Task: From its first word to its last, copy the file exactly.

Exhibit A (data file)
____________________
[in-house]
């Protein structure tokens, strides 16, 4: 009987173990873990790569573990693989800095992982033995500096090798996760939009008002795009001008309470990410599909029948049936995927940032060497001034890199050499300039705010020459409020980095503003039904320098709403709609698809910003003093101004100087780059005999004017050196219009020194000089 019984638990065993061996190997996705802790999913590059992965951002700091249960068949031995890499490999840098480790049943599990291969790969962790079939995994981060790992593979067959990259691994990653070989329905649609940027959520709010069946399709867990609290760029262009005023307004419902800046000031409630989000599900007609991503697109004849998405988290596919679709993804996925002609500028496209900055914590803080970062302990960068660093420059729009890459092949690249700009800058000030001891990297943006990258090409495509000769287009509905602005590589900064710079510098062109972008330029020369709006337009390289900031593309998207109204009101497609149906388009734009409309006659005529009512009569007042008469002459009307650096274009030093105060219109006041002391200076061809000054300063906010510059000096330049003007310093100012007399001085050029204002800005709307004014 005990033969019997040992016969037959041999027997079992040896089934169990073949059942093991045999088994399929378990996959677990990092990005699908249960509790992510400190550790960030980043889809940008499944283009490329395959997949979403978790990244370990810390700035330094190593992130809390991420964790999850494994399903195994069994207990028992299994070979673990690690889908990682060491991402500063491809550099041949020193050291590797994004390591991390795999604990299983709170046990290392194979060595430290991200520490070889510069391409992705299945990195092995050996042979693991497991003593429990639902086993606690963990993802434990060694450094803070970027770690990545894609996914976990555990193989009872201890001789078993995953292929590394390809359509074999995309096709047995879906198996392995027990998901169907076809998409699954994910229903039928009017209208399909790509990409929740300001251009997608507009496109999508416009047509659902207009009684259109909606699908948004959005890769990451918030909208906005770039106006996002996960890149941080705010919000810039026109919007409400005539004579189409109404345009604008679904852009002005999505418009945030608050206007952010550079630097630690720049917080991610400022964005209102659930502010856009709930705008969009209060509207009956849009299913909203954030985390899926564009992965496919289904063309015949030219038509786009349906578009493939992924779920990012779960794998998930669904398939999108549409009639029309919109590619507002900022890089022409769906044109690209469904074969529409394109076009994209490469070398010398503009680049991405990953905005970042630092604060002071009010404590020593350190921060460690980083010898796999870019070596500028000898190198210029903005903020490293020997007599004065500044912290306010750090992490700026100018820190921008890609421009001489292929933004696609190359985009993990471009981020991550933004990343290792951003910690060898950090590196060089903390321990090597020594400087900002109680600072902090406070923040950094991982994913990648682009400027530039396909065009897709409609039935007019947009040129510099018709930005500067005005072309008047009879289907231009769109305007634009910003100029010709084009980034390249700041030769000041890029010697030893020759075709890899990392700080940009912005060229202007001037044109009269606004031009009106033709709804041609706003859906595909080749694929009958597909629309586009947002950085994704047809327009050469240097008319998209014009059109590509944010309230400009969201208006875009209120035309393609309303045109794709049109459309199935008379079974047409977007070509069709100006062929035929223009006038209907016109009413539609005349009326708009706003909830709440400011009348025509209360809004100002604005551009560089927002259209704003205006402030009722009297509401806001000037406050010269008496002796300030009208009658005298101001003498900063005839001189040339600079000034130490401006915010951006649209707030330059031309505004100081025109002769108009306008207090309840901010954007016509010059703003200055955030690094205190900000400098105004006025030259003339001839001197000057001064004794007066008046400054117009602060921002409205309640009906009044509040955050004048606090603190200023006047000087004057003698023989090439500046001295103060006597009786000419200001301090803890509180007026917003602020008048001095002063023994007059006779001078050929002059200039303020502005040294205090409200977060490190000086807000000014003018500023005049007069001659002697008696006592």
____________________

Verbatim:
[in-house]
């Protein structure tokens, strides 16, 4: 009987173990873990790569573990693989800095992982033995500096090798996760939009008002795009001008309470990410599909029948049936995927940032060497001034890199050499300039705010020459409020980095503003039904320098709403709609698809910003003093101004100087780059005999004017050196219009020194000089 019984638990065993061996190997996705802790999913590059992965951002700091249960068949031995890499490999840098480790049943599990291969790969962790079939995994981060790992593979067959990259691994990653070989329905649609940027959520709010069946399709867990609290760029262009005023307004419902800046000031409630989000599900007609991503697109004849998405988290596919679709993804996925002609500028496209900055914590803080970062302990960068660093420059729009890459092949690249700009800058000030001891990297943006990258090409495509000769287009509905602005590589900064710079510098062109972008330029020369709006337009390289900031593309998207109204009101497609149906388009734009409309006659005529009512009569007042008469002459009307650096274009030093105060219109006041002391200076061809000054300063906010510059000096330049003007310093100012007399001085050029204002800005709307004014 005990033969019997040992016969037959041999027997079992040896089934169990073949059942093991045999088994399929378990996959677990990092990005699908249960509790992510400190550790960030980043889809940008499944283009490329395959997949979403978790990244370990810390700035330094190593992130809390991420964790999850494994399903195994069994207990028992299994070979673990690690889908990682060491991402500063491809550099041949020193050291590797994004390591991390795999604990299983709170046990290392194979060595430290991200520490070889510069391409992705299945990195092995050996042979693991497991003593429990639902086993606690963990993802434990060694450094803070970027770690990545894609996914976990555990193989009872201890001789078993995953292929590394390809359509074999995309096709047995879906198996392995027990998901169907076809998409699954994910229903039928009017209208399909790509990409929740300001251009997608507009496109999508416009047509659902207009009684259109909606699908948004959005890769990451918030909208906005770039106006996002996960890149941080705010919000810039026109919007409400005539004579189409109404345009604008679904852009002005999505418009945030608050206007952010550079630097630690720049917080991610400022964005209102659930502010856009709930705008969009209060509207009956849009299913909203954030985390899926564009992965496919289904063309015949030219038509786009349906578009493939992924779920990012779960794998998930669904398939999108549409009639029309919109590619507002900022890089022409769906044109690209469904074969529409394109076009994209490469070398010398503009680049991405990953905005970042630092604060002071009010404590020593350190921060460690980083010898796999870019070596500028000898190198210029903005903020490293020997007599004065500044912290306010750090992490700026100018820190921008890609421009001489292929933004696609190359985009993990471009981020991550933004990343290792951003910690060898950090590196060089903390321990090597020594400087900002109680600072902090406070923040950094991982994913990648682009400027530039396909065009897709409609039935007019947009040129510099018709930005500067005005072309008047009879289907231009769109305007634009910003100029010709084009980034390249700041030769000041890029010697030893020759075709890899990392700080940009912005060229202007001037044109009269606004031009009106033709709804041609706003859906595909080749694929009958597909629309586009947002950085994704047809327009050469240097008319998209014009059109590509944010309230400009969201208006875009209120035309393609309303045109794709049109459309199935008379079974047409977007070509069709100006062929035929223009006038209907016109009413539609005349009326708009706003909830709440400011009348025509209360809004100002604005551009560089927002259209704003205006402030009722009297509401806001000037406050010269008496002796300030009208009658005298101001003498900063005839001189040339600079000034130490401006915010951006649209707030330059031309505004100081025109002769108009306008207090309840901010954007016509010059703003200055955030690094205190900000400098105004006025030259003339001839001197000057001064004794007066008046400054117009602060921002409205309640009906009044509040955050004048606090603190200023006047000087004057003698023989090439500046001295103060006597009786000419200001301090803890509180007026917003602020008048001095002063023994007059006779001078050929002059200039303020502005040294205090409200977060490190000086807000000014003018500023005049007069001659002697008696006592």